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Phoebe Waller-Bridge - Fleabag

Phoebe Waller-Bridge is a busy woman. The thirty-two year old actress who burst onto our TV screens as writer and star of Fleabag, the tragi-comic sort of sit-com about a supposedly independent woman on the verge is currently overseeing Killing Eve, her new TV drama which she's written for BBC America. As an actress, Waller-Bridge is also filming a big screen project which we can't talk about, but which has already been outed as being part of the ongoing Star Wars franchise.

These are both pretty good reasons why Waller-Bridge won't be appearing in the brief Edinburgh Festival Fringe revival of the original stage play of Fleabag, when it opens next week at the Underbelly, where it was first unleashed to the world in 2013. In her place, Maddie Rice will take on the role of the potty-mouthed anti-heroine after touring Vickie Jones' production for Waller-Bridge and Jones' DryWrite company in association with Soho Theatre. This doesn't mean Waller-Bridge has turned her back on what turned out to be her calling card now she's hit the big time. Far from it.

“I'm so pleased it's in the safe and wonderful hands of Maddie,” says Waller-Bridge. “It's because of Edinburgh we found Maddie as well. We initially thought we were looking for a really dramatic actress who could do all the dark stuff, when actually it's about getting someone who can be funny. But Maddie's really made it her own. She's a different Fleabag, but still has the same heart, and I feel really excited about people seeing where it started.”

Fleabag's roots actually go back a bit further, to a spoken word night Waller-Bridge was persuaded to take part in.

“I had done a little bit of writing,” she says, “and a friend asked me to do a ten minute storytelling slot at this stand-up thing. I was really nervous, but but I thought I'll never get a chance to do this again, and that was a really cathartic moment that made me put my writing where my mouth was, and this character started falling out of me that was very personal to my and my friends.

“Then when I did it at the spoken-word night, the audience got really behind it, and this woman who'd had a few glasses of wine said I should take it to Edinburgh. A producer who was there overheard hat, and the next day she rang up and said, I've got you a slot, and the ten minutes I did at the spoken-word night ended up being the first ten minutes of the play.”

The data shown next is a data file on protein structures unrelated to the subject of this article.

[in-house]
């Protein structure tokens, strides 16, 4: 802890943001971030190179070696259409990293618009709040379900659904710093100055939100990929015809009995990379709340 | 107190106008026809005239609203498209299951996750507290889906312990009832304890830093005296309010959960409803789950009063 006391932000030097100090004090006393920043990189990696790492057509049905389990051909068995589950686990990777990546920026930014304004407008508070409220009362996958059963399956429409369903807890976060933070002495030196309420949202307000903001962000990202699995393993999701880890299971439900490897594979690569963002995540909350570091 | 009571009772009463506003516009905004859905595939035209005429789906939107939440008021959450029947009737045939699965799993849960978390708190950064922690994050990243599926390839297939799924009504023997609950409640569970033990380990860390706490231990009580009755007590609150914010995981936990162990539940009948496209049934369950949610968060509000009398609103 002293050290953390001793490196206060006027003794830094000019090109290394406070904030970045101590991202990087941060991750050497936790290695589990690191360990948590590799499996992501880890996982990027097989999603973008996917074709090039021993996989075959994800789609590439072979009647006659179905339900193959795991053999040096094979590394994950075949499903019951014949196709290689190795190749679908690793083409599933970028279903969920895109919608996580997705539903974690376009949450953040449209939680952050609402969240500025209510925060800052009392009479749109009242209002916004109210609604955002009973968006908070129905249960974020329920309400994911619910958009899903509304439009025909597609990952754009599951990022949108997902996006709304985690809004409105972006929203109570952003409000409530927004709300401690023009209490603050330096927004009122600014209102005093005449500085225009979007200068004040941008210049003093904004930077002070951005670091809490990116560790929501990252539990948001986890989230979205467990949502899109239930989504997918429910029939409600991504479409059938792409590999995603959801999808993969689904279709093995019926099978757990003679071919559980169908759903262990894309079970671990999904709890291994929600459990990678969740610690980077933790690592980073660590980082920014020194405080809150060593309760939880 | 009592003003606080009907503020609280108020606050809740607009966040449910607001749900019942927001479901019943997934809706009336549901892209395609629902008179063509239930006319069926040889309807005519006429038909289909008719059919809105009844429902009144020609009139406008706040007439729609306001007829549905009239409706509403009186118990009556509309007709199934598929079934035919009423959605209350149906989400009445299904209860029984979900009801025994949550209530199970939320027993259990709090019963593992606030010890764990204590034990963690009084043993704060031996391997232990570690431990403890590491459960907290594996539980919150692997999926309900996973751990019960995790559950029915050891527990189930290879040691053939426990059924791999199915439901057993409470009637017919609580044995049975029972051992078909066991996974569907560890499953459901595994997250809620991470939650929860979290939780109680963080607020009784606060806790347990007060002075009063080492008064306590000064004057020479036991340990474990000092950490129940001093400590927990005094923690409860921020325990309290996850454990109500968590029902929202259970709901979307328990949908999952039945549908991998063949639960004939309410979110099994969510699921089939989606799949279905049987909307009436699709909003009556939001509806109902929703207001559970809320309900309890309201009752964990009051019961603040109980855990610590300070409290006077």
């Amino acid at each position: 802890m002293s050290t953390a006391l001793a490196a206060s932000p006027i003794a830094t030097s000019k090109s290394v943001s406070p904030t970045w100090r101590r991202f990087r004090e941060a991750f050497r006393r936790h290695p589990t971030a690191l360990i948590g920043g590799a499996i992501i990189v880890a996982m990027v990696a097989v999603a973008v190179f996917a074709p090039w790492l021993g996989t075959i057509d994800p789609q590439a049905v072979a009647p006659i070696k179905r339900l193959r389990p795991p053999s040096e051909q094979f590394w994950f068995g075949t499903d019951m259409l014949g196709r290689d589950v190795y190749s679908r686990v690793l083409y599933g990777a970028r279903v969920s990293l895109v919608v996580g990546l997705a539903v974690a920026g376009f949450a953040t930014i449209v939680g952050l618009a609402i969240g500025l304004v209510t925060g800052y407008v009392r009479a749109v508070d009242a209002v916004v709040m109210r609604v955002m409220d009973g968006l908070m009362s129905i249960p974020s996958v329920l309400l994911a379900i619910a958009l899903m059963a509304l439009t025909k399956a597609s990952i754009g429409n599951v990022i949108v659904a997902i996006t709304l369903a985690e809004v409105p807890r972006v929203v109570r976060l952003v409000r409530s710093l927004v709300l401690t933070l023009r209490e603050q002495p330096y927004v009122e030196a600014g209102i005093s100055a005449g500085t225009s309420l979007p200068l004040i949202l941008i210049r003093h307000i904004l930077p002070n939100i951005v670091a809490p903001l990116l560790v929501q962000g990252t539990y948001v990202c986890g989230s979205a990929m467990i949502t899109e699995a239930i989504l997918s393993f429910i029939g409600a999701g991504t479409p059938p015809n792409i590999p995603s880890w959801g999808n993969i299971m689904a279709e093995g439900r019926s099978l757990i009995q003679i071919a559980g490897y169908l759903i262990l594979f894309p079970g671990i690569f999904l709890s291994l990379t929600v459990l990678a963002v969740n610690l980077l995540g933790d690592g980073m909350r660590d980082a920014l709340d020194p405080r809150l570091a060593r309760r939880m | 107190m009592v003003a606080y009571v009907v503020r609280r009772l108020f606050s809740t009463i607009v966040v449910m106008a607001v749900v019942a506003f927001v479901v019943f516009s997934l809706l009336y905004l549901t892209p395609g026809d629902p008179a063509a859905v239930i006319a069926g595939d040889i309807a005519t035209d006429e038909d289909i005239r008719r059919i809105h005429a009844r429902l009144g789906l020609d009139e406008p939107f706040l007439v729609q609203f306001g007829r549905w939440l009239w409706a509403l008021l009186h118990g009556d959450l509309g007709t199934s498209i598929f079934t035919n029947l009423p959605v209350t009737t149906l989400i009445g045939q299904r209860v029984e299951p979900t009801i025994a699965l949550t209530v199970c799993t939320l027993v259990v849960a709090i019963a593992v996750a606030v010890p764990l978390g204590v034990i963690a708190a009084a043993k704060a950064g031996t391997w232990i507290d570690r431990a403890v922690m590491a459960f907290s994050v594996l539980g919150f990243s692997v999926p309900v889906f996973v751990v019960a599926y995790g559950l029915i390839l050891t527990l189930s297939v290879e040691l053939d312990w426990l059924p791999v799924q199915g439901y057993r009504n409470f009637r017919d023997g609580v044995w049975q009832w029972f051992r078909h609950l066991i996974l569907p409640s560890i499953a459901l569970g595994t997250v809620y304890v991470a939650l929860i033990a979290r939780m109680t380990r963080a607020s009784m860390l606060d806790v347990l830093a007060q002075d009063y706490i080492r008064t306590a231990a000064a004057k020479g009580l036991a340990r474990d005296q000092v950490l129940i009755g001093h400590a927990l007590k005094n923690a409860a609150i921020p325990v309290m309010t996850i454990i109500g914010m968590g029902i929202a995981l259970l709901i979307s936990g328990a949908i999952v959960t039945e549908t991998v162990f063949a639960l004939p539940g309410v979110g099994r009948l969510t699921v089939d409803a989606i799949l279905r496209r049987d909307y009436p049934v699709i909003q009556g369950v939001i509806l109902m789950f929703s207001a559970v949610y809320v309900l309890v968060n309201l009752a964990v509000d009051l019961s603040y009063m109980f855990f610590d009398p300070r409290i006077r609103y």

Waller-Bridge says the stage version of Fleabag was “probably the biggest challenge of my writing and acting life so far. Because it wasn't something I'd planned to do, or was particularly yearning to do, I was blindly writing this fifty minutes of material, filling it with gag after gag so you'd never get bored. I wanted it to be furious and truthful, and something that spoke to me, and if it bombed then it bombed. A lot of people talk about how raw it is, and I think that's where it came from. It was a free pass to do something wild.”

With Fleabag commissioned as a TV pilot shortly afterwards, Waller-Bridge was able to expand on the play's ideas beyond a solo show in a way that has now come to define one of the most fearlessly upfront depictions of young women today. It also meant that another script in the TV slush pile, Crashing, was picked up, filmed and broadcast in a way that set the liberated tone of Waller-Bridge's writing style. It was the dark humour of Fleabag, however, that tapped into something that seemed very now.

“When you see someone like Fleabag trying so hard, you're with them,” Waller-Bridge speculates on Fleabag's appeal, “and then when the mask slips and you see how much pain she's in, there's something about humanity that gets you. Even if it doesn't relate to your own life, I thin you can still feel it. It's a rare thing to create a character who people connect with, and who I get to play myself.”

A second series of Fleabag seems likely, though one has yet to be confirmed. In the meantime, Waller-Bridge has Killing Eve - “an eight part drama about female assassins” - and the film we can't talk about to be getting on with.

“Having to let go of Fleabag for a few months is a good thing,” she says, “but I can't wait to get back to her. I'm already starting to miss her.”

Fleabag, Underbelly, August 21-27, 5.15pm.
www.underbellyedinburgh.co.uk

The Herald, August 15th 2017

ends

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